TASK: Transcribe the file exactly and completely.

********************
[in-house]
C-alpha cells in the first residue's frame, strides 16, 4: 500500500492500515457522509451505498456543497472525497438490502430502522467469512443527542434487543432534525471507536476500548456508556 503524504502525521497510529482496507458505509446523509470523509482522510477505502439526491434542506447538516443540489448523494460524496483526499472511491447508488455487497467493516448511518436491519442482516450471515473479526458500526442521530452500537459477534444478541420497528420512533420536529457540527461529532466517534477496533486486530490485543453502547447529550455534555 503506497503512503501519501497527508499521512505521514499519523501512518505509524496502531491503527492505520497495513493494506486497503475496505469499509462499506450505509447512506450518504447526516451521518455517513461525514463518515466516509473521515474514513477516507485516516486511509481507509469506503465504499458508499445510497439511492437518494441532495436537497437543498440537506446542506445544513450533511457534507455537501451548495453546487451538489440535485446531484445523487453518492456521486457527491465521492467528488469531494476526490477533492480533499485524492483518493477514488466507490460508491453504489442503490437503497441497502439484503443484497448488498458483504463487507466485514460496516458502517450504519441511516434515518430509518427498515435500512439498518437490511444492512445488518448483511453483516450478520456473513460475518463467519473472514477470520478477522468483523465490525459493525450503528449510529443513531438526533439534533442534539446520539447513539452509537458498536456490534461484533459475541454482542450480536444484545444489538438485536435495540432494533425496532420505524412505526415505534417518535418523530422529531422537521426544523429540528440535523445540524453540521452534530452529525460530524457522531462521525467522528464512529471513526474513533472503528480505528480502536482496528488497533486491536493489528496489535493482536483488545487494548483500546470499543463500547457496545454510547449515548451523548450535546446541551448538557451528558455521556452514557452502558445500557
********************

[in-house]
C-alpha cells in the first residue's frame, strides 16, 4: 500500500492500515457522509451505498456543497472525497438490502430502522467469512443527542434487543432534525471507536476500548456508556 503524504502525521497510529482496507458505509446523509470523509482522510477505502439526491434542506447538516443540489448523494460524496483526499472511491447508488455487497467493516448511518436491519442482516450471515473479526458500526442521530452500537459477534444478541420497528420512533420536529457540527461529532466517534477496533486486530490485543453502547447529550455534555 503506497503512503501519501497527508499521512505521514499519523501512518505509524496502531491503527492505520497495513493494506486497503475496505469499509462499506450505509447512506450518504447526516451521518455517513461525514463518515466516509473521515474514513477516507485516516486511509481507509469506503465504499458508499445510497439511492437518494441532495436537497437543498440537506446542506445544513450533511457534507455537501451548495453546487451538489440535485446531484445523487453518492456521486457527491465521492467528488469531494476526490477533492480533499485524492483518493477514488466507490460508491453504489442503490437503497441497502439484503443484497448488498458483504463487507466485514460496516458502517450504519441511516434515518430509518427498515435500512439498518437490511444492512445488518448483511453483516450478520456473513460475518463467519473472514477470520478477522468483523465490525459493525450503528449510529443513531438526533439534533442534539446520539447513539452509537458498536456490534461484533459475541454482542450480536444484545444489538438485536435495540432494533425496532420505524412505526415505534417518535418523530422529531422537521426544523429540528440535523445540524453540521452534530452529525460530524457522531462521525467522528464512529471513526474513533472503528480505528480502536482496528488497533486491536493489528496489535493482536483488545487494548483500546470499543463500547457496545454510547449515548451523548450535546446541551448538557451528558455521556452514557452502558445500557